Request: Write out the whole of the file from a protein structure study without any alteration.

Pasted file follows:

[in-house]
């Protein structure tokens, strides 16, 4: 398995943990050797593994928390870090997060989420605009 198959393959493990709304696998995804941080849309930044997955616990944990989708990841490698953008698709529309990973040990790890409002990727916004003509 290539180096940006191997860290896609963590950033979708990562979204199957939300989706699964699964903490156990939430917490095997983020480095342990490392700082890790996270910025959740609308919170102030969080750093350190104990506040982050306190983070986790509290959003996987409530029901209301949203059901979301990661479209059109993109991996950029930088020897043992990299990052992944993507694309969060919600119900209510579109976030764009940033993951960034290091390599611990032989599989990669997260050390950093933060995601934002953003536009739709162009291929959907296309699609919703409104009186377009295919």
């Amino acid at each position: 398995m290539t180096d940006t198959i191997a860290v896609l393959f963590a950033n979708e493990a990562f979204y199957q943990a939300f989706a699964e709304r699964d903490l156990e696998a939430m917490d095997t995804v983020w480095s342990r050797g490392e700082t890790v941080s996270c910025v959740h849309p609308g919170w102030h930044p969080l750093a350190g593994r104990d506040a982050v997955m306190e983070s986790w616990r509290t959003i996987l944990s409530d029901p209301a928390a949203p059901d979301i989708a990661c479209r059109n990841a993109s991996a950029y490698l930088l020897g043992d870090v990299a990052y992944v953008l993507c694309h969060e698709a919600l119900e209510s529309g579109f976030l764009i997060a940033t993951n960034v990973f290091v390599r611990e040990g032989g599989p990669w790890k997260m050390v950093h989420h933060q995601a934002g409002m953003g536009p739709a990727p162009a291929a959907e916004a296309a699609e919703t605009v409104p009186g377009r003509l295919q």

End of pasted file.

[in-house]
């Protein structure tokens, strides 16, 4: 398995943990050797593994928390870090997060989420605009 198959393959493990709304696998995804941080849309930044997955616990944990989708990841490698953008698709529309990973040990790890409002990727916004003509 290539180096940006191997860290896609963590950033979708990562979204199957939300989706699964699964903490156990939430917490095997983020480095342990490392700082890790996270910025959740609308919170102030969080750093350190104990506040982050306190983070986790509290959003996987409530029901209301949203059901979301990661479209059109993109991996950029930088020897043992990299990052992944993507694309969060919600119900209510579109976030764009940033993951960034290091390599611990032989599989990669997260050390950093933060995601934002953003536009739709162009291929959907296309699609919703409104009186377009295919």
């Amino acid at each position: 398995m290539t180096d940006t198959i191997a860290v896609l393959f963590a950033n979708e493990a990562f979204y199957q943990a939300f989706a699964e709304r699964d903490l156990e696998a939430m917490d095997t995804v983020w480095s342990r050797g490392e700082t890790v941080s996270c910025v959740h849309p609308g919170w102030h930044p969080l750093a350190g593994r104990d506040a982050v997955m306190e983070s986790w616990r509290t959003i996987l944990s409530d029901p209301a928390a949203p059901d979301i989708a990661c479209r059109n990841a993109s991996a950029y490698l930088l020897g043992d870090v990299a990052y992944v953008l993507c694309h969060e698709a919600l119900e209510s529309g579109f976030l764009i997060a940033t993951n960034v990973f290091v390599r611990e040990g032989g599989p990669w790890k997260m050390v950093h989420h933060q995601a934002g409002m953003g536009p739709a990727p162009a291929a959907e916004a296309a699609e919703t605009v409104p009186g377009r003509l295919q």